GeologyCat is preparing for the arrival of the hurricane.
EIGHT LIMBS OF YOGA
1. Yama or “restraint,” and includes ahimsa (non-violence), satya (truthfulness), asteya (non-stealing), brahmacharya (preservation of sexual energy and cultivation of it) an aparigraha (non-covetousness).
2. Niyama – It means “observance,” and includes saucha (purity and cleanliness), samtosa (contentment), tapas (heat/focus/austerity), svadhyaya (study of scriptures and self) and isvara pranidhana (surrender to the divine).
3. Asana – or “posture,” and includes all those asanas we have come to know and love. Asanas are used as a preparation for pranayama and meditation. Certain asanas stimulate the rise of kundalini.
4. Pranayama – It means “restraint of life force/breath,” and includes the pranayama methods we have discussed, plus some we are yet to discuss. Particular kinds of pranayama raise kundalini.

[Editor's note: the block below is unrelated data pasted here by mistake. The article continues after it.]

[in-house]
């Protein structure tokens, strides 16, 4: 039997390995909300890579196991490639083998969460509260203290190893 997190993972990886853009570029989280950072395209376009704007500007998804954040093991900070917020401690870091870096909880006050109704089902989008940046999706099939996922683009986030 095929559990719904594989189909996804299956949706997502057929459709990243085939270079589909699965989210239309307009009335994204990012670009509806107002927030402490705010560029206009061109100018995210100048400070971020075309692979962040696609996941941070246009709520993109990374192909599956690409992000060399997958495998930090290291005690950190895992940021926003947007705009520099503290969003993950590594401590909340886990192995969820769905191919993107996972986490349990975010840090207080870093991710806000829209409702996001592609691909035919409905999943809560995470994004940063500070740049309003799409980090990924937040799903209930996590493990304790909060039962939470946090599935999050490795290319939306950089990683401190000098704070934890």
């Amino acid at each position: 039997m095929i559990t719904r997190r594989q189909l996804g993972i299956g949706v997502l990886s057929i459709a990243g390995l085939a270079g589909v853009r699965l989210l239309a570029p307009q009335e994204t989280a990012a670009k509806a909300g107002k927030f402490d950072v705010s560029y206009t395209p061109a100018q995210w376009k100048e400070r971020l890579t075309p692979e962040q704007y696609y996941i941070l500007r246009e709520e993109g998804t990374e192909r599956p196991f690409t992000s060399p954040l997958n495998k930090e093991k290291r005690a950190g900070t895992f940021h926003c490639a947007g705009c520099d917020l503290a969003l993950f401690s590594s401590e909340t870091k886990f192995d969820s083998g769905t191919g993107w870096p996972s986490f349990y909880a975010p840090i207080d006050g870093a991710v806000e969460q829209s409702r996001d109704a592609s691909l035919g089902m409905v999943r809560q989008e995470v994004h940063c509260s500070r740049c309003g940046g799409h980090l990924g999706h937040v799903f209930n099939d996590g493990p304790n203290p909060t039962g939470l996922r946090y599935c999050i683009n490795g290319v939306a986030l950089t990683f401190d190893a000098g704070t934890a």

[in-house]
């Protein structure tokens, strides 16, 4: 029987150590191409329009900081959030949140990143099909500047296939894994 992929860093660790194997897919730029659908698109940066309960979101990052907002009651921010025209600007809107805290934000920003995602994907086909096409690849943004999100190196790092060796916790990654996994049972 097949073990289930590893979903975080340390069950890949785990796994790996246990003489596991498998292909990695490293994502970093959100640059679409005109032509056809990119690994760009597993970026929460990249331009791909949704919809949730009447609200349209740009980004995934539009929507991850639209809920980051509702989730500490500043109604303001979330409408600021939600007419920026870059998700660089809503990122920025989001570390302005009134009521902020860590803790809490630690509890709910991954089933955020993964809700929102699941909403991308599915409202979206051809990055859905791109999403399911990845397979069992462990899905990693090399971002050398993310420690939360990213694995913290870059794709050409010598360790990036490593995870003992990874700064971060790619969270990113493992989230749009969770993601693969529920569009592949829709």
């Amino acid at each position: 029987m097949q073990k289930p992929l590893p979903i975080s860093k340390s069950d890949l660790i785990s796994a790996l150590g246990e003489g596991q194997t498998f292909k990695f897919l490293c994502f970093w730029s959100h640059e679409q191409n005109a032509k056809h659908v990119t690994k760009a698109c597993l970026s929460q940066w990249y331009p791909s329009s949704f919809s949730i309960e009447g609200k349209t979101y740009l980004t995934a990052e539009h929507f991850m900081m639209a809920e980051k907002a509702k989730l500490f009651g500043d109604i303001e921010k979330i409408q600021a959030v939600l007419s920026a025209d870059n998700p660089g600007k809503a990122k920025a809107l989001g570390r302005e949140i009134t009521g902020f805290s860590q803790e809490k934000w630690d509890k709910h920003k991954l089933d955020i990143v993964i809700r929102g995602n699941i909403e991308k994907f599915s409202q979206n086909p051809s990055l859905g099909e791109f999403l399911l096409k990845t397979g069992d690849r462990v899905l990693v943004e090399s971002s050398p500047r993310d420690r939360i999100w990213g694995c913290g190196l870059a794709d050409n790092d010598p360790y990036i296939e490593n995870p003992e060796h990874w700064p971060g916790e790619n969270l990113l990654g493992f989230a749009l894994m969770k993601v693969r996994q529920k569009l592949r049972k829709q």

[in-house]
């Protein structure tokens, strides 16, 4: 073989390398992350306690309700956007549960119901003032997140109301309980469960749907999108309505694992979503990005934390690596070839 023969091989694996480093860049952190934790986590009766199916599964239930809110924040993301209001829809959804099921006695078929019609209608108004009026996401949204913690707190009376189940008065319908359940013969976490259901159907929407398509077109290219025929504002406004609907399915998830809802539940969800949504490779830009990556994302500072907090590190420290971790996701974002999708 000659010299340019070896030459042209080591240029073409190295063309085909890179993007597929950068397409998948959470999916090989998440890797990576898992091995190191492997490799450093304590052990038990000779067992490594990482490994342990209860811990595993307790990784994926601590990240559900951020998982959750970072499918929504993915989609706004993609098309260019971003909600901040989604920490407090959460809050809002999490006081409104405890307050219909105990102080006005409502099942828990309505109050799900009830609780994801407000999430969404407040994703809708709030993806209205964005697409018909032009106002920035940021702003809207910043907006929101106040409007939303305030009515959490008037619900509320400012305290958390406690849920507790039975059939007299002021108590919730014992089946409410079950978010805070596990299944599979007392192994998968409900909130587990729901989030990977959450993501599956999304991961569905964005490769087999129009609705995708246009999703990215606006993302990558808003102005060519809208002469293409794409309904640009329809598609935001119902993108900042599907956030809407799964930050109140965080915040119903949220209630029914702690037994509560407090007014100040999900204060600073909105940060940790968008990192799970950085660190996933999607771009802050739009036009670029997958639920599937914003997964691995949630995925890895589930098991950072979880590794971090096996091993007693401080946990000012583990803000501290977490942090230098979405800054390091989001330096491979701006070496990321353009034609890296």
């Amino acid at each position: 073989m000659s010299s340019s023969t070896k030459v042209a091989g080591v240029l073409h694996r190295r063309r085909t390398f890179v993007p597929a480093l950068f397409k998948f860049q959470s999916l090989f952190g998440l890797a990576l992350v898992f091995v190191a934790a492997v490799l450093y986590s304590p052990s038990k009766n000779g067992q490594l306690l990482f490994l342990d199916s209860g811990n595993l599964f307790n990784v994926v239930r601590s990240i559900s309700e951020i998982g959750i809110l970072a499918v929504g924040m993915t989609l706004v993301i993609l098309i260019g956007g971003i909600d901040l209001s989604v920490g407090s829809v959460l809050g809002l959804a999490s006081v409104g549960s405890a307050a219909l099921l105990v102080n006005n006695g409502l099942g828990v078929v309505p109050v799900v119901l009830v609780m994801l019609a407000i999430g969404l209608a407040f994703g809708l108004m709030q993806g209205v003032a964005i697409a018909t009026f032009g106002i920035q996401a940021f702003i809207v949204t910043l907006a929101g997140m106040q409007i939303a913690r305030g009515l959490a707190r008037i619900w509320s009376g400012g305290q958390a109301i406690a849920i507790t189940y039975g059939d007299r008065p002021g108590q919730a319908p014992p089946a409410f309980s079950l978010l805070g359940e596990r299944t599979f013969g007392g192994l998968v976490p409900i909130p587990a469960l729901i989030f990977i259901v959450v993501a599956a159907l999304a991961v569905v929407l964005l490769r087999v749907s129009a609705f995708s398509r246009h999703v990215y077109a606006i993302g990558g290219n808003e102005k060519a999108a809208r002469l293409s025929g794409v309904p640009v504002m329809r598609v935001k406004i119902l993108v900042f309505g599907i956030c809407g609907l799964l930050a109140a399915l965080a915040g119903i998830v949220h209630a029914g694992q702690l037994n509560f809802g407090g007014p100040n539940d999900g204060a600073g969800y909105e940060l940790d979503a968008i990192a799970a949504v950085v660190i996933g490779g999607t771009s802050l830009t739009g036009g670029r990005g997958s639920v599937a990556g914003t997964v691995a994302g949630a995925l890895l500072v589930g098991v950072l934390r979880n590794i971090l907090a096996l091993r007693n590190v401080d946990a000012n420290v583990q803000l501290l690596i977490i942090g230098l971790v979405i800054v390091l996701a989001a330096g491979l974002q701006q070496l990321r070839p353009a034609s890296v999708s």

5. Pratyahara – It means “introversion of senses.” Pratyahara is both effect and cause, occurring as kundalini rises and ecstatic experiences draw our attention naturally inward.
6. Dharana – It means “concentration or focus of attention,” and is the first step in taking the mind inward through meditation. The mind will take us inward if we give it the opportunity.
7. Dhyana – or “meditation,” and is the flow of attention inward. It is the expansion of attention beyond any object. In the lessons, the mantra is used as the vehicle for this. We come easily to the mantra, and then the mantra changes and disappears.
Our attention expands, arriving in its natural unattached state – stillness.
8. Samadhi – It means “absorption/transcendence,” and it is what we experience in daily meditation. It expands over time, eventually becoming our natural state of being in daily activity. It is pure bliss consciousness, the inner silent witness.